Musculoskeletal & Myofascial Pain


No national or international guidelines available.

Botulinum toxin for myofascial pain syndromes in adults.

Soares A, Andriolo RB, Atallah ÁN, da Silva EMK, da Silva EMK. Cochrane Database of Systematic Reviews 2012, Issue 4.


Myofascial pain syndrome (MPS) is a regional muscular pain syndrome characterised by the presence of trigger points (painful points) in one or more muscles. The pain can be at the trigger point site or it can be felt away from it when the muscle is pressed, which is called referred pain. Botulinum toxin is a potent chemical that blocks the communication between nerves and muscles and inhibits muscle contractions where the trigger points are located, which may result in pain relief in the area it is injected. The purpose of this review is to assess how effective botulinum toxin is at reducing pain in patients with MPS. We identified four studies with 233 participants, comparing botulinum toxin A with placebo (control group). There is inconclusive evidence to support the use of botulinum toxin in the treatment of MPS. More high-quality randomised controlled trials of botulinum toxin for treating MPS need to be conducted before firm conclusions on its effectiveness and safety can be drawn.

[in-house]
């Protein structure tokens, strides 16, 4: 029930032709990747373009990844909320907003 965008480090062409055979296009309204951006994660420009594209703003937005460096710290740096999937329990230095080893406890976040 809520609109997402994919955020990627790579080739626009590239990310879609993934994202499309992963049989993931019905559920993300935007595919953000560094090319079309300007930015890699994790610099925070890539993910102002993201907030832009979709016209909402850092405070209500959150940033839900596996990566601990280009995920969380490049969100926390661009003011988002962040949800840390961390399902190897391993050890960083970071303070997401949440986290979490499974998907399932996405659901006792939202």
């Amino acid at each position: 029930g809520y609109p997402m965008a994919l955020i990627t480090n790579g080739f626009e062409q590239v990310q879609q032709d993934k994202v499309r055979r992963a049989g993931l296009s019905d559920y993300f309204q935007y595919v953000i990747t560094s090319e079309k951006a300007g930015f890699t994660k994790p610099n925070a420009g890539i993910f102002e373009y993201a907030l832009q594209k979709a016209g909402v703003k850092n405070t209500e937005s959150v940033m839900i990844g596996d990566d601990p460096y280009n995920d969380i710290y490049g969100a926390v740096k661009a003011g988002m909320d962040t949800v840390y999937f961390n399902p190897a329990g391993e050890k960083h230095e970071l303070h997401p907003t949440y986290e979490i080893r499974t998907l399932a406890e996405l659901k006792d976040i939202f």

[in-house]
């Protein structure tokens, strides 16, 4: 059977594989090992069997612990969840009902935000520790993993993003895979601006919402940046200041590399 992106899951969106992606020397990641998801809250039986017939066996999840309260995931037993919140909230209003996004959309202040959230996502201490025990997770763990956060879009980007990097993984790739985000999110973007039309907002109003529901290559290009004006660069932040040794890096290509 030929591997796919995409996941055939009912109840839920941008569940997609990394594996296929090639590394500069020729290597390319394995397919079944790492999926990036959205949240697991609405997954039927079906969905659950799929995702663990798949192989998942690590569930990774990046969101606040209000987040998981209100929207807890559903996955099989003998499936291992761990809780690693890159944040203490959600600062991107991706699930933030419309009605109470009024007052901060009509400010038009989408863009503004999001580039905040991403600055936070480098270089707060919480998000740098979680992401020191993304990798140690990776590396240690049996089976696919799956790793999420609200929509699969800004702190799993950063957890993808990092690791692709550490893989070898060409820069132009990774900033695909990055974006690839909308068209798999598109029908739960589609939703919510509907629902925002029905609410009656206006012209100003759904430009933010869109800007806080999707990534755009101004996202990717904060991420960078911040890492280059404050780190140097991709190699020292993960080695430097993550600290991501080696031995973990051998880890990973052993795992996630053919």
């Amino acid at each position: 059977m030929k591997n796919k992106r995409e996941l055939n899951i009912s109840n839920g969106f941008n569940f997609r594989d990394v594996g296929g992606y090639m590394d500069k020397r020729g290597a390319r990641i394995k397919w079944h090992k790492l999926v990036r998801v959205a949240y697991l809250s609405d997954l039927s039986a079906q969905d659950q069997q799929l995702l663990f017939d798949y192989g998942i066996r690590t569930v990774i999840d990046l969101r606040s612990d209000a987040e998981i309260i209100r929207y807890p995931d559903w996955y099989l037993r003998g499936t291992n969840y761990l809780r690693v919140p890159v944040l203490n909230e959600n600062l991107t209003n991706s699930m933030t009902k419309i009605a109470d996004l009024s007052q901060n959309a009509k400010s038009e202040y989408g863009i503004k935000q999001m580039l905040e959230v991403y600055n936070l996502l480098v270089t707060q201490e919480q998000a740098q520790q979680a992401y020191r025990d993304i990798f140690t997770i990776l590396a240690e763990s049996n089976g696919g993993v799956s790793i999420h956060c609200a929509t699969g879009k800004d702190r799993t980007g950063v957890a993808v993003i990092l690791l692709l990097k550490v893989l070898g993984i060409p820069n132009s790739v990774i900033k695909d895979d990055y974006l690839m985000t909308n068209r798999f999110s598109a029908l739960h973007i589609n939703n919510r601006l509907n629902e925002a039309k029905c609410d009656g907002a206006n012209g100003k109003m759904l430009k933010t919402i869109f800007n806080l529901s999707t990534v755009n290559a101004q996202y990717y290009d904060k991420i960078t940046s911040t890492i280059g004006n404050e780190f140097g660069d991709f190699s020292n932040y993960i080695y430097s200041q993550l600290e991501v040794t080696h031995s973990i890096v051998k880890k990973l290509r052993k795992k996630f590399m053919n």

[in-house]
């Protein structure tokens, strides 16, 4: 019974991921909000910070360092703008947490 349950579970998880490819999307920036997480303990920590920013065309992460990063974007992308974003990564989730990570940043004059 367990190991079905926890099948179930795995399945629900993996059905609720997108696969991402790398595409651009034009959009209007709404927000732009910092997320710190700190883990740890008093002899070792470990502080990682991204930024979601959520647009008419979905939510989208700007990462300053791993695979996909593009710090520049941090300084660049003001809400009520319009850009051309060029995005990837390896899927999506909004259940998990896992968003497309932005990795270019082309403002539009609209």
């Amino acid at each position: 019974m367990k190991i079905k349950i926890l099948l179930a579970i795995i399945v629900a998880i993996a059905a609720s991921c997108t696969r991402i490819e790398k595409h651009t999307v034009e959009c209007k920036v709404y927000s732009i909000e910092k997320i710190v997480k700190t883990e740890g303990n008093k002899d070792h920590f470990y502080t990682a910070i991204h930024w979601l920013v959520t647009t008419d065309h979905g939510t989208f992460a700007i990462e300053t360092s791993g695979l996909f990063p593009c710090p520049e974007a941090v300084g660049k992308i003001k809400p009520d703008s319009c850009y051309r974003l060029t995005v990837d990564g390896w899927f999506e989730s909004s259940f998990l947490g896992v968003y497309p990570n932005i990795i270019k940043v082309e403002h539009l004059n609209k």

No national or international guidelines available. 

Multidisciplinary rehabilitation for fibromyalgia and musculoskeletal pain in working age adults.

Karjalainen KA,Malmivaara A, van TulderMW, Roine R, JauhiainenM,HurriH, Koes BW. Cochrane Database of Systematic Reviews 1999, Issue 3.


Non-malignant musculoskeletal pain is an increasing problem in western countries. Fibromyalgia syndrome is an increasingly recognised chronic musculoskeletal disorder. The main purpose of this systematic review was to determine the effectiveness of multidisciplinary rehabilitation for fibromyalgia and wide spread musculoskeletal pain among working age adults. Patients included in the controlled trials in this review ranged in age from 18-65 years. Seven studies, with 1050 patients were included. The effectiveness of multidisciplinary rehabilitation was graded limited, showing no quantifiable benefit for both fibromyalgia and widespread musculoskeletal pain.

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